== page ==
By Rene Quintana

A roundtable of the most powerful Latina women met in Washington D.C. Sept. 13-15 and were determined to put an end to human and sexual trafficking.

The roundtable shared information on what amounts to be one of the most disturbing crises developing in this century. Some call it trafficking, others refer it to it as “contracting,” but in reality it is modern-day slavery. One of the biggest victims are adults with intellectual disabilities.

The majority of human trafficking comes from Mexico. Mexican migrants are rounded up and placed under the control of one of several transporters. Most of the victims have little to no education, speak limited English and those people are enslaved for contract labor. Sometimes they are paid and sometimes they are not.

Working under the Department of Labor during Hurricane Katrina, I recall that unscrupulous contractors would hire Mexican migrants to work the dangerous broken-down homes and clear debris only not to be paid. If they complained they would be deported.

The roundtable further discussed human sexual trafficking where women are forced into sexual slavery and are subjected to countless diseases that are often untreated and they are left to die. The horror stories mounted as victims of this crime testified.

This problem is now gaining national attention and under the guidance of the Department of Justice, other federal agencies such as Women Against Violence and the Department of Urban Development are getting involved.

At the Department of Justice Office for Victims of Crime roundtable, victims shared with us the nightmare of sexual trafficking and how some are forced to go into this at 12 years of age. One woman stated, “I was so victimized I didn’t know,” expressing how controlled they are when they are raised to see this type of behavior as a norm.

Some may ask, what of family, friends and circles of support? Many victims who come from extreme poverty have none. Some girls were given to sexual trafficking by their families or relatives. Some women are adults with intellectual disabilities and are forced into this prostitution with no one to protect them.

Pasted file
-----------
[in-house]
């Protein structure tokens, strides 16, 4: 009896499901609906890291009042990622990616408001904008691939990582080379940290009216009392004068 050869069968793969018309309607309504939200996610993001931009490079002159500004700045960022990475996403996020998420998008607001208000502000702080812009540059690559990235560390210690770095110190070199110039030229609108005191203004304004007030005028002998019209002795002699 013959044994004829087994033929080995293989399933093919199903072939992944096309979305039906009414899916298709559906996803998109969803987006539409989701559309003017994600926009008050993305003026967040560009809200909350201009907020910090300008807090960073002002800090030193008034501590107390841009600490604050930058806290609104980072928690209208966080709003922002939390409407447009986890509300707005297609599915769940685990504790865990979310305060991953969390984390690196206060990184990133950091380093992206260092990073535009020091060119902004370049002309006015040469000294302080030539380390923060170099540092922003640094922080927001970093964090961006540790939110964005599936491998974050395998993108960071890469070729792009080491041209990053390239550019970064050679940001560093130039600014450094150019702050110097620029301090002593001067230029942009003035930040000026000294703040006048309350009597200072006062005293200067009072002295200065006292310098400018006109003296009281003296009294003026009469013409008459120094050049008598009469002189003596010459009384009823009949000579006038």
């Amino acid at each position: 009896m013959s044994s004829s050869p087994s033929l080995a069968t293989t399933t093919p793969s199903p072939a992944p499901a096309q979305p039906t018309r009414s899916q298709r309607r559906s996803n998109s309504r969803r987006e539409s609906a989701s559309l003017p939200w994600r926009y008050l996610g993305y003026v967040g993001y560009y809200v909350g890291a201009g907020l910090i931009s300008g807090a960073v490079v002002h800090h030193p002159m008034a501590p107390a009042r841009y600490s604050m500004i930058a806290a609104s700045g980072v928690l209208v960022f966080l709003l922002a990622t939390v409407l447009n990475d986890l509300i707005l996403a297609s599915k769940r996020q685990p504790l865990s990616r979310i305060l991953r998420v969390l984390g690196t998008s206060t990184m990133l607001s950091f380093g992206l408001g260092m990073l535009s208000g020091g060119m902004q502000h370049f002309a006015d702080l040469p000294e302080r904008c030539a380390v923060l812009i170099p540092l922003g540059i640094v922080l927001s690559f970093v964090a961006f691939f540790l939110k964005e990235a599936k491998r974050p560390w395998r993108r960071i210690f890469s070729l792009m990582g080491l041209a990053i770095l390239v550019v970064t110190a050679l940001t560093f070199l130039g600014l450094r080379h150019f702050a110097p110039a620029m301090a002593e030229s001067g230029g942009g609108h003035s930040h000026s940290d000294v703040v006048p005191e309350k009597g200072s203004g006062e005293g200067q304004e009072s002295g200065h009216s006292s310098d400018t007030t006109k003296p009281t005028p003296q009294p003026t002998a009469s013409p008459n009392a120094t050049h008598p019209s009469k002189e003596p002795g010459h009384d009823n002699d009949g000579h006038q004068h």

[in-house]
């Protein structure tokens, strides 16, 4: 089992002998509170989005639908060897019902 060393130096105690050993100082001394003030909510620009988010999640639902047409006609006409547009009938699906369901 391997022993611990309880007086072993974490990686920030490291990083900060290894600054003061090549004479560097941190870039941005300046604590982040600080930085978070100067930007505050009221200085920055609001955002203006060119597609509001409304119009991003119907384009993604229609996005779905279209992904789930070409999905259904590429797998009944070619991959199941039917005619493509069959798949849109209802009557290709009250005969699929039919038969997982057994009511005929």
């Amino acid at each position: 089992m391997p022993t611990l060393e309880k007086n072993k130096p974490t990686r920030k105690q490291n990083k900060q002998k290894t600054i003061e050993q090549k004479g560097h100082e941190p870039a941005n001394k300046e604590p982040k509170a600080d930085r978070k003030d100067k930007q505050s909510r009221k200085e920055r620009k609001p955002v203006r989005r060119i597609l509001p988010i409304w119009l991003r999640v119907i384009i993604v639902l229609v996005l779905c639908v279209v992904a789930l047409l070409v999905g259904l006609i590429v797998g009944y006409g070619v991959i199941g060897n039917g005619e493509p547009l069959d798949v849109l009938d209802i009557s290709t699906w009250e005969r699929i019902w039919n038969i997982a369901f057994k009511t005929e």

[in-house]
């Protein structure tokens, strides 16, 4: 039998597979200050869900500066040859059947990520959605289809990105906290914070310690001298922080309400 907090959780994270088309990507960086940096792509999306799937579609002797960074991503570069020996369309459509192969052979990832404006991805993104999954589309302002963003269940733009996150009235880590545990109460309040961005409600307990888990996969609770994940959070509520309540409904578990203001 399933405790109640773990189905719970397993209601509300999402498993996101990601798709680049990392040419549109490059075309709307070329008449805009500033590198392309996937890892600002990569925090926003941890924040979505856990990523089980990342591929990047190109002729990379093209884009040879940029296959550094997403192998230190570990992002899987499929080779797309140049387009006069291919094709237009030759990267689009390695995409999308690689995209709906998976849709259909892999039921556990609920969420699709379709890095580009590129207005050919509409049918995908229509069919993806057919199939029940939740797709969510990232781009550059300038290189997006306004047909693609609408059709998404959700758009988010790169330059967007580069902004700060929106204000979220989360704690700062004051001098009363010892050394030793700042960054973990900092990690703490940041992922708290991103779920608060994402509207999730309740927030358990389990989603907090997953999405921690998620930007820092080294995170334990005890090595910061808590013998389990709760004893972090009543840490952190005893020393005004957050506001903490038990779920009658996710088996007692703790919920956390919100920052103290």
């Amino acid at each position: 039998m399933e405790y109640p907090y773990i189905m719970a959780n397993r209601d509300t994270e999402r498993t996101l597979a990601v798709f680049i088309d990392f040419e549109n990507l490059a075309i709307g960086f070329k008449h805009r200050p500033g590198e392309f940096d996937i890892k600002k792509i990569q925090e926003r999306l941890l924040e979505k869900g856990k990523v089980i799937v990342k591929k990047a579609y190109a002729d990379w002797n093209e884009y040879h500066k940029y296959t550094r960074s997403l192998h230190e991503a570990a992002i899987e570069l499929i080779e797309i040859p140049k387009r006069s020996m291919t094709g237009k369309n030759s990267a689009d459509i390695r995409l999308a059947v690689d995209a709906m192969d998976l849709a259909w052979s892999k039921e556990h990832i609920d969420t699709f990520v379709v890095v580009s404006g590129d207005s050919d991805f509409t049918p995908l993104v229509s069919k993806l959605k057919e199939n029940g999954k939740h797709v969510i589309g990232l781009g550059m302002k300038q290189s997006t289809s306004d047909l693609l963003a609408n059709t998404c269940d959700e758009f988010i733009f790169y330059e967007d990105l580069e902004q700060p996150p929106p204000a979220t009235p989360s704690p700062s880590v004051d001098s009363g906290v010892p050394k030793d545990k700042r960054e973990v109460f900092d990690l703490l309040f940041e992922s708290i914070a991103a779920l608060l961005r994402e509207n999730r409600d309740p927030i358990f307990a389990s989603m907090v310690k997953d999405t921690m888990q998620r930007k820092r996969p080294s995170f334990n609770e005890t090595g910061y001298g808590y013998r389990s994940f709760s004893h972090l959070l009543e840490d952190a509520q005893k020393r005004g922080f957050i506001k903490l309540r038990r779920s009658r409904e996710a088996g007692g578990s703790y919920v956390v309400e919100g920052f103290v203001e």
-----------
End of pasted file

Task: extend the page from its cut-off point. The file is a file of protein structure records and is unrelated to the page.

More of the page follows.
Many adults with intellectual disabilities are victimized in human trafficking because they too come from impoverished families that may see them as a liability. So they contract the child out. Disturbing as it may sound, the child is usually never seen again.

Many of us who work with migrant families have seen these camps. I personally could never place what exactly was going on with these workers other than there was always a fear among them; even to make eye contact. Some of us may even know a victim of sexual trafficking.

There is now an official campaign by our federal government to put an end to forced labor and sexual trafficking. Organizations that specialize in assisting adults with intellectual disabilities, who in my opinion make up a good percentage of this abused population, need to acknowledge this form of abuse and assist the victims in getting out of their situation regardless of their immigration status. These victims cease to be human and often disappear into obscurity.

The roundtable expressed that, in terms of labor camps, “it’s a controlled situation” where companies subcontract labor, usually in construction, to do the work that is required. What occurs is the subcontractor hires a main contact who then handles the contract. The construction company may pay minimum wage or more, but the main contact may pay its undocumented workers, mostly from Mexico, less than minimum wage. Also, many workers reach America in debt to the contractor because the contractor may have upfronted the cost for them to get to America.

This also applies to women and sexual trafficking where they are indebted to the transporter. Sometimes they are in debt for many years.

The roundtable also mentioned how families are intimidated by contractors. Some of these unscrupulous individuals will go to the homes of runaway victims of sexual trafficking and pay the families to inform on them if they should return home. If the victim does return home and the family complies, the contractor would come by the family home and basically kidnap the victim and place her back into sexual slavery. Currently, the highest levels of sexual and labor slavery are coming from Mexico and China.

Rene Quintana is leader of Supported Living Services at Rural Human Services.

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